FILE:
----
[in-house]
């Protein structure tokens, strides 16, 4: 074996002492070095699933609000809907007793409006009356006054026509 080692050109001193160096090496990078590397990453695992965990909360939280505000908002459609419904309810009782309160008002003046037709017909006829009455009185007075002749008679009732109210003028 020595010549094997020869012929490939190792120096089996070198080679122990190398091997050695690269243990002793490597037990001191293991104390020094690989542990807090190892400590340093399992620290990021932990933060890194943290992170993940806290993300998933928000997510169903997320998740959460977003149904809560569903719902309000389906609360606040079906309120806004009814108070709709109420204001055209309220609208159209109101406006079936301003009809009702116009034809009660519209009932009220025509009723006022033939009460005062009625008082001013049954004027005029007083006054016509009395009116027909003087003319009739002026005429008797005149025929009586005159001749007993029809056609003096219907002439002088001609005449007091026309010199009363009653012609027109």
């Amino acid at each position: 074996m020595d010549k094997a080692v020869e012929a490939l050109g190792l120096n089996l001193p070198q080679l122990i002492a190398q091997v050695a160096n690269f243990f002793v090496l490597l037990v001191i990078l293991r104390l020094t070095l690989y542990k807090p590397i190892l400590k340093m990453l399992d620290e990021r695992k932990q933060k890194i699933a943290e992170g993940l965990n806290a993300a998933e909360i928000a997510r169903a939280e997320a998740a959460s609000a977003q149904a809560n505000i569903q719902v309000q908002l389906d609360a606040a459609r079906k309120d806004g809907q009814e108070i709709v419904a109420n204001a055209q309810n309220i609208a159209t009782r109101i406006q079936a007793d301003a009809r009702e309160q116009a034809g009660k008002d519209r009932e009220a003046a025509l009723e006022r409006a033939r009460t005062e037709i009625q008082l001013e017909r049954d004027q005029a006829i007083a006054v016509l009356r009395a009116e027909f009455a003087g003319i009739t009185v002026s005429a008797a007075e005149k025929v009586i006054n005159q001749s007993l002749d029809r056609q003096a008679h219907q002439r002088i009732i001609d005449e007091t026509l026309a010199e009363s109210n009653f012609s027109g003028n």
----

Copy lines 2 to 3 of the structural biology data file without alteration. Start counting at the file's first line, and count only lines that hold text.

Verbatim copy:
């Protein structure tokens, strides 16, 4: 074996002492070095699933609000809907007793409006009356006054026509 080692050109001193160096090496990078590397990453695992965990909360939280505000908002459609419904309810009782309160008002003046037709017909006829009455009185007075002749008679009732109210003028 020595010549094997020869012929490939190792120096089996070198080679122990190398091997050695690269243990002793490597037990001191293991104390020094690989542990807090190892400590340093399992620290990021932990933060890194943290992170993940806290993300998933928000997510169903997320998740959460977003149904809560569903719902309000389906609360606040079906309120806004009814108070709709109420204001055209309220609208159209109101406006079936301003009809009702116009034809009660519209009932009220025509009723006022033939009460005062009625008082001013049954004027005029007083006054016509009395009116027909003087003319009739002026005429008797005149025929009586005159001749007993029809056609003096219907002439002088001609005449007091026309010199009363009653012609027109």
């Amino acid at each position: 074996m020595d010549k094997a080692v020869e012929a490939l050109g190792l120096n089996l001193p070198q080679l122990i002492a190398q091997v050695a160096n690269f243990f002793v090496l490597l037990v001191i990078l293991r104390l020094t070095l690989y542990k807090p590397i190892l400590k340093m990453l399992d620290e990021r695992k932990q933060k890194i699933a943290e992170g993940l965990n806290a993300a998933e909360i928000a997510r169903a939280e997320a998740a959460s609000a977003q149904a809560n505000i569903q719902v309000q908002l389906d609360a606040a459609r079906k309120d806004g809907q009814e108070i709709v419904a109420n204001a055209q309810n309220i609208a159209t009782r109101i406006q079936a007793d301003a009809r009702e309160q116009a034809g009660k008002d519209r009932e009220a003046a025509l009723e006022r409006a033939r009460t005062e037709i009625q008082l001013e017909r049954d004027q005029a006829i007083a006054v016509l009356r009395a009116e027909f009455a003087g003319i009739t009185v002026s005429a008797a007075e005149k025929v009586i006054n005159q001749s007993l002749d029809r056609q003096a008679h219907q002439r002088i009732i001609d005449e007091t026509l026309a010199e009363s109210n009653f012609s027109g003028n």